Migrant crisis likely to get worse, aid agency boss warns
The European migrant crisis has a high chance of getting worse, a parliamentary watchdog has been warned.
Barry Andrews, chief executive of international aid agency Goal, said the main source of the problem is the war in Syria.
Ongoing conflict in the country has the potential to deepen and force millions of genuine refugees into exile as they flee persecution, he told the Oireachtas joint committee on Foreign Affairs and Trade.
"This has a high chance of getting worse in Syria," said Mr Andrews.
"We could see millions of people moving over the border."
The former junior government minister said most of the migrants do not want to come to Europe, as they love their country and have ambitions for their home, but they were "real refugees".
Europe had international obligations to offer them asylum, he added.
Mr Andrews also attacked the United Nations (UN) for being "terrible" in addressing the root causes of the current humanitarian crisis.
The lack of a unified international effort to stop the violence should force a rethinking of the entire UN charter and model for global conflict resolution, he told TDs and senators on the committee.
Also before the watchdog, Sophie Magennis, Head of the UN Refugee Agency in Ireland, said the migrant crisis was huge but ultimately "manageable" in terms of the numbers seeking entry to Europe.
"There is no humanitarian solution to this crisis," she said.
"There needs to be a political solution to the conflicts that are causing people to flee."
Ms Magennis said 477,906 people have arrived by sea into Europe this year - double last year's figure and seven times the number in 2013.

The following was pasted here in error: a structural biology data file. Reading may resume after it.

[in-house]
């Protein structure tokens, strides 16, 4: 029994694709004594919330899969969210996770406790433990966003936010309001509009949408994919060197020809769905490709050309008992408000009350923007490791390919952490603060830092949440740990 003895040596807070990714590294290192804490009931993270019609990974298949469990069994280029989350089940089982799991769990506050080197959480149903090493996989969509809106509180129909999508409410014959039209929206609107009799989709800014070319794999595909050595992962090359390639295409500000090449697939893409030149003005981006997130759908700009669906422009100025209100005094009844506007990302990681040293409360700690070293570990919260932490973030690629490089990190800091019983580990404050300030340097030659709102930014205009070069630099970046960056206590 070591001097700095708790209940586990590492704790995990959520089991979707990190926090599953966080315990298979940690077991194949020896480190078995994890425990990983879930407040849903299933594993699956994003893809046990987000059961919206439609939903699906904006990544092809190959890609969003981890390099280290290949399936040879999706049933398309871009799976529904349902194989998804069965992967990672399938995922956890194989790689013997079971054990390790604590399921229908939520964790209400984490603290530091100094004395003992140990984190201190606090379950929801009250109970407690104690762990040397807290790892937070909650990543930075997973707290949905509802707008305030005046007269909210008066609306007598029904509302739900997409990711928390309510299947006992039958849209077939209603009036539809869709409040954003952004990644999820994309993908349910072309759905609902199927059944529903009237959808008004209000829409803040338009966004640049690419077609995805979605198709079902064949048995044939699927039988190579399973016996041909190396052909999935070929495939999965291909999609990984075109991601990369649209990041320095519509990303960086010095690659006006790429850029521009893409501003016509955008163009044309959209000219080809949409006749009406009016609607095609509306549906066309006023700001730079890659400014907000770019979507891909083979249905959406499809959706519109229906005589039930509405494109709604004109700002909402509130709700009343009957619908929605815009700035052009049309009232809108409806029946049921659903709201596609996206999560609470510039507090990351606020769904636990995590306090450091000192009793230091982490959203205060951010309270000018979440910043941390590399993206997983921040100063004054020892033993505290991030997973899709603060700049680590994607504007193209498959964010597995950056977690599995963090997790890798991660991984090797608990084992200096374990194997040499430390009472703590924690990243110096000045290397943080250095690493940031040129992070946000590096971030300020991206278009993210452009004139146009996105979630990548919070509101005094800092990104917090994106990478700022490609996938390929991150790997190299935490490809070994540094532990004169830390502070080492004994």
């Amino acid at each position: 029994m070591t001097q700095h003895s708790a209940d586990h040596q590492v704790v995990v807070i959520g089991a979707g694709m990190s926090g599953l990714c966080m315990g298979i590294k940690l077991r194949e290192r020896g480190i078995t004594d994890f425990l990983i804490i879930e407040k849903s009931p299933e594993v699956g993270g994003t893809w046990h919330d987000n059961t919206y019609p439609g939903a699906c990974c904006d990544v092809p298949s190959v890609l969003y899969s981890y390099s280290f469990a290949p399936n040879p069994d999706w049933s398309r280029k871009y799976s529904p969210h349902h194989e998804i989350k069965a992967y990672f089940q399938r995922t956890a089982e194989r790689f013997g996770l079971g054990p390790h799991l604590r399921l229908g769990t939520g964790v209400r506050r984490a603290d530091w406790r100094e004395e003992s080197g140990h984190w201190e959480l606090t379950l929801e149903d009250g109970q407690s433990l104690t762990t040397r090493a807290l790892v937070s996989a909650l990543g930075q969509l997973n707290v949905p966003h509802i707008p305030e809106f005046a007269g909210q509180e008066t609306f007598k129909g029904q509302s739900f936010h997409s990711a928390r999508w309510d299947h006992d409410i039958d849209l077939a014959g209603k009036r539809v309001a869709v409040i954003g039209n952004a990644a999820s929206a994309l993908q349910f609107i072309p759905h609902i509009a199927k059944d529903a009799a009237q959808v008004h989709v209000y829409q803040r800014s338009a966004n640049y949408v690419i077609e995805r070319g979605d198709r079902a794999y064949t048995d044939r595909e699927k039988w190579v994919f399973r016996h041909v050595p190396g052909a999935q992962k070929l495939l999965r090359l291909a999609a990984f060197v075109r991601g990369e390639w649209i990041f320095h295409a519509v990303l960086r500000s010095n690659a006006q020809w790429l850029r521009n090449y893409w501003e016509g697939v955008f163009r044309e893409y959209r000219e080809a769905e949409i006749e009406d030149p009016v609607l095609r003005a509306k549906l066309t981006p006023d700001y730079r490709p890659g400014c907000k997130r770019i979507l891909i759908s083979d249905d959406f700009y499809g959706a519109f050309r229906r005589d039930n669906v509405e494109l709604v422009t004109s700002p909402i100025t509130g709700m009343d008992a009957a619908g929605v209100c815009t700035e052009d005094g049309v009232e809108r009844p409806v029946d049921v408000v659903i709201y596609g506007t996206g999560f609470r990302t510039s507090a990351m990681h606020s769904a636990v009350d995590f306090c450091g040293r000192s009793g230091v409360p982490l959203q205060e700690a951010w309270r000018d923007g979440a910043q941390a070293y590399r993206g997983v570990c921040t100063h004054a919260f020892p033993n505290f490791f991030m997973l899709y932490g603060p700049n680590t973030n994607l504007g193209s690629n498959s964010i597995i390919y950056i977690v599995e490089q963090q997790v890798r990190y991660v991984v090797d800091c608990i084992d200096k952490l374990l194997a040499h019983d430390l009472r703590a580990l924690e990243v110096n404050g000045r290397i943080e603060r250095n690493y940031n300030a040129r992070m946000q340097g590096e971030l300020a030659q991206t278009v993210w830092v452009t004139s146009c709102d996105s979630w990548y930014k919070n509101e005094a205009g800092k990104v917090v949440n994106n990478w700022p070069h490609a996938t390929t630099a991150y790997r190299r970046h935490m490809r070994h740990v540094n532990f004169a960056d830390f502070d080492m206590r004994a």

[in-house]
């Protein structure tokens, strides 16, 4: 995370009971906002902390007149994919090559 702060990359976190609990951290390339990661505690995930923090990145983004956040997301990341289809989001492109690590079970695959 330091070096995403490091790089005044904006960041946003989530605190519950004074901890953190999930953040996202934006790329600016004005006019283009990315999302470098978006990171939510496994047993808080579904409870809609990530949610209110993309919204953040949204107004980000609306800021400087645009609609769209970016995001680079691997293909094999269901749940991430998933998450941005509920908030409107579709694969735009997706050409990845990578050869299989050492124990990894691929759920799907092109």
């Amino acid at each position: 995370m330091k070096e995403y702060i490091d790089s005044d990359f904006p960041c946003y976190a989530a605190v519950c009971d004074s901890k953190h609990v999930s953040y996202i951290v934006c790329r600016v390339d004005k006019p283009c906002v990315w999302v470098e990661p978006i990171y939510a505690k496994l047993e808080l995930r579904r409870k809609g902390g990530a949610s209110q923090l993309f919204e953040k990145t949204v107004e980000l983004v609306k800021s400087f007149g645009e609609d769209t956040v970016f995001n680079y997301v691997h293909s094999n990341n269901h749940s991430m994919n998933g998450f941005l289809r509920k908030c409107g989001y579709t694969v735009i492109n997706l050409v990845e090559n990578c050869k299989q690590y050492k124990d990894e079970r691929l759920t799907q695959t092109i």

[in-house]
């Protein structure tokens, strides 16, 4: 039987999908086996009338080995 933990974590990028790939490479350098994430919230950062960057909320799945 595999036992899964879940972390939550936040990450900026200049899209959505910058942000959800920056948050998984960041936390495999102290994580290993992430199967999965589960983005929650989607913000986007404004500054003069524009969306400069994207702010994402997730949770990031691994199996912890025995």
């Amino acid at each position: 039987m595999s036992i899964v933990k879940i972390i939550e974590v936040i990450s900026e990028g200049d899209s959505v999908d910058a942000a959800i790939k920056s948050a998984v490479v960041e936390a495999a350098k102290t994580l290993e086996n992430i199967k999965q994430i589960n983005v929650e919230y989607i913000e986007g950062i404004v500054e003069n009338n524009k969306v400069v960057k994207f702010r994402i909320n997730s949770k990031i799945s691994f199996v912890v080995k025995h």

However, this needed to be kept in perspective as a "very small movement" compared to the overall 60 million people displaced worldwide last year, she added.
Turkey, Lebanon and Jordan were taking in millions of migrants, according to the UN staffer.
"The key lesson of really chaotic scenes over recent days and weeks in the European Union is that piecemeal actions will not work," she told the watchdog.
"There needs to be a unified response by the European Union to this crisis which again we have termed as manageable."
Ms Magennis admitted "heavy criticism" from Irish parliamentarians of the UN and the security council was "very valid".
"What we have been trying to do at the level of High Commissioner and UN secretary general is to see what solutions there might be," she said.
"There doesn't seem to be a political consensus for a solution right now in the security council to try and address what's happening in terms of conflicts in the world.
"We hope there will be some movement on that, but we are in the hands of the member states when it comes to political leadership resolving these problems."
The Oireachtas joint committee on Foreign Affairs and Trade agreed to write to the Government and main Opposition party whips to seek a full Dail debate on the migrant crisis.